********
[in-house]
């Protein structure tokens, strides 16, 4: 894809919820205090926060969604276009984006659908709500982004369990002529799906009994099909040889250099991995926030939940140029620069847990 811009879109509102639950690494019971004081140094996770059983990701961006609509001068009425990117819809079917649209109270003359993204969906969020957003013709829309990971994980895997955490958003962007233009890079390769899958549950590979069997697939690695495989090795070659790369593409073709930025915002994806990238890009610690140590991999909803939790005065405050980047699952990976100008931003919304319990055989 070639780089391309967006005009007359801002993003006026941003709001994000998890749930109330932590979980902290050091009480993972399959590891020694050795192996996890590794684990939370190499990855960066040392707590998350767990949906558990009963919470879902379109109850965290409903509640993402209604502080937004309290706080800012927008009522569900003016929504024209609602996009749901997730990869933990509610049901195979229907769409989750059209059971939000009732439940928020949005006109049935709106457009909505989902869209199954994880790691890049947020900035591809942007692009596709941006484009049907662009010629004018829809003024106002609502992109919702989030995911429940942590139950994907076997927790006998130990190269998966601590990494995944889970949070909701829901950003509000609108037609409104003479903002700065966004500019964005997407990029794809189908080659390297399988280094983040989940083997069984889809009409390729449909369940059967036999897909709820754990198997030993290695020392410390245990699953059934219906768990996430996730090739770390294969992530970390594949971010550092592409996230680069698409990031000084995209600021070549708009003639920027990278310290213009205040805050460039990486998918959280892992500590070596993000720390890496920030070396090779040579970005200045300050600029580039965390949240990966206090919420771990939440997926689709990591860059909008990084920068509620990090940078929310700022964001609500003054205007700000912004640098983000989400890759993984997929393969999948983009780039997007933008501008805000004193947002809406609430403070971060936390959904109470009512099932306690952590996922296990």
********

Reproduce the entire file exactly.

[in-house]
């Protein structure tokens, strides 16, 4: 894809919820205090926060969604276009984006659908709500982004369990002529799906009994099909040889250099991995926030939940140029620069847990 811009879109509102639950690494019971004081140094996770059983990701961006609509001068009425990117819809079917649209109270003359993204969906969020957003013709829309990971994980895997955490958003962007233009890079390769899958549950590979069997697939690695495989090795070659790369593409073709930025915002994806990238890009610690140590991999909803939790005065405050980047699952990976100008931003919304319990055989 070639780089391309967006005009007359801002993003006026941003709001994000998890749930109330932590979980902290050091009480993972399959590891020694050795192996996890590794684990939370190499990855960066040392707590998350767990949906558990009963919470879902379109109850965290409903509640993402209604502080937004309290706080800012927008009522569900003016929504024209609602996009749901997730990869933990509610049901195979229907769409989750059209059971939000009732439940928020949005006109049935709106457009909505989902869209199954994880790691890049947020900035591809942007692009596709941006484009049907662009010629004018829809003024106002609502992109919702989030995911429940942590139950994907076997927790006998130990190269998966601590990494995944889970949070909701829901950003509000609108037609409104003479903002700065966004500019964005997407990029794809189908080659390297399988280094983040989940083997069984889809009409390729449909369940059967036999897909709820754990198997030993290695020392410390245990699953059934219906768990996430996730090739770390294969992530970390594949971010550092592409996230680069698409990031000084995209600021070549708009003639920027990278310290213009205040805050460039990486998918959280892992500590070596993000720390890496920030070396090779040579970005200045300050600029580039965390949240990966206090919420771990939440997926689709990591860059909008990084920068509620990090940078929310700022964001609500003054205007700000912004640098983000989400890759993984997929393969999948983009780039997007933008501008805000004193947002809406609430403070971060936390959904109470009512099932306690952590996922296990």